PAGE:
LaurieAnnie

LaurieAnnie

Posted on 03/09/2014


Photo taken on June 22, 2011


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Aquamanile in the Form of a Cock in the Cloisters, June 2011

Aquamanile in the Form of a Cock in the Cloisters, June 2011
Aquamanile in the Form of a Cock


Date: 13th century

Geography: Made in Lower Saxony, Germany

Culture: German

Medium: Copper alloy

Dimensions: Overall: 9 15/16 x 9 9/16 x 3 9/16 in., 3.567lb. (25.2 x 24.3 x 9 cm, 1618g) Overall PD: 9 15/16 x 4 1/8 x 9 3/4 in. (25.2 x 10.5 x 24.7 cm) Thickness PD: 7/100-9/100 in. (0.18-0.24 cm)

Classification: Metalwork-Copper alloy

Credit Line: The Cloisters Collection, 1989

Accession Number: 1989.292

Description: A carefully observed, naturalistic sculpture in the round, this vessel, like a slightly earlier dragon aquamanile (acc. no. 47.101.51) in the collection, was cast using the lost wax process. Surface details were then skillfully engraved in the cold metal. The ewer was filled through a covered hole hidden between the rows of tail feathers, and water was poured out through the bird's open beak. Although the cock is not without religious significance (most notably in the story of Saint Peter's denial of Jesus), it seems most likely that this aquamanile served a secular function. The cock was a popular character in such twelfth-century literature as the tale of Renart the Fox and is perhaps best known today from Chanticleer, the rooster in Chaucer's fourteenth century "The Nun's Priest's Tale."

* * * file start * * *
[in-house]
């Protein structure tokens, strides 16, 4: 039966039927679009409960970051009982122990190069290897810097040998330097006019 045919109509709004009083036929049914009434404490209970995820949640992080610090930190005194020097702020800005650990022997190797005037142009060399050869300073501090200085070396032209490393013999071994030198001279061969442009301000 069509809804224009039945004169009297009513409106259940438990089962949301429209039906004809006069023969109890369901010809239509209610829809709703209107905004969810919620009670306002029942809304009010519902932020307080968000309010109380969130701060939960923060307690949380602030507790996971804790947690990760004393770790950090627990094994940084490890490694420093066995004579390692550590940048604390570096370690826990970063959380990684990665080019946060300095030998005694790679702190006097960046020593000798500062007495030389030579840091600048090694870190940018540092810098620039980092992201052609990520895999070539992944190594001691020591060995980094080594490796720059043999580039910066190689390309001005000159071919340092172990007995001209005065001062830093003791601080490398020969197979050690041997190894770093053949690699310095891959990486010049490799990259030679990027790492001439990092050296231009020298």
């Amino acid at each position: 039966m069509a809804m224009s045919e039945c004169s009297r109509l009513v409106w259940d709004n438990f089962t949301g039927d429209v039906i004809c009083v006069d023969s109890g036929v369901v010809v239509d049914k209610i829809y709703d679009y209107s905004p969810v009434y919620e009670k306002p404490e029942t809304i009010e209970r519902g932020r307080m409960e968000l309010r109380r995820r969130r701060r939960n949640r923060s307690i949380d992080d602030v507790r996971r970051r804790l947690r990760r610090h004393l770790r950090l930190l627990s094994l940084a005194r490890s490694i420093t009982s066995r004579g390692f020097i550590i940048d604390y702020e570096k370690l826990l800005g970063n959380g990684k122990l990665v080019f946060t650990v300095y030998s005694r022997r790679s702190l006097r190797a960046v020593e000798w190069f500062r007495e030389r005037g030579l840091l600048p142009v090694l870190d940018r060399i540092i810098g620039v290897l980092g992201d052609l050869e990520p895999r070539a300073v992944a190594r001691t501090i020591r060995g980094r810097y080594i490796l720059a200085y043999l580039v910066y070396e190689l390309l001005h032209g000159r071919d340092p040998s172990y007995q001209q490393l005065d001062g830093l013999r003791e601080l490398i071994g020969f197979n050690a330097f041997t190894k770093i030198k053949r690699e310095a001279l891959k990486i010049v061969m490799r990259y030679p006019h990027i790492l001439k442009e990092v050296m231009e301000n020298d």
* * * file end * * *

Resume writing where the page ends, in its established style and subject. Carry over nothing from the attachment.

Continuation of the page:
Text from: www.metmuseum.org/collection/the-collection-online/search/469920

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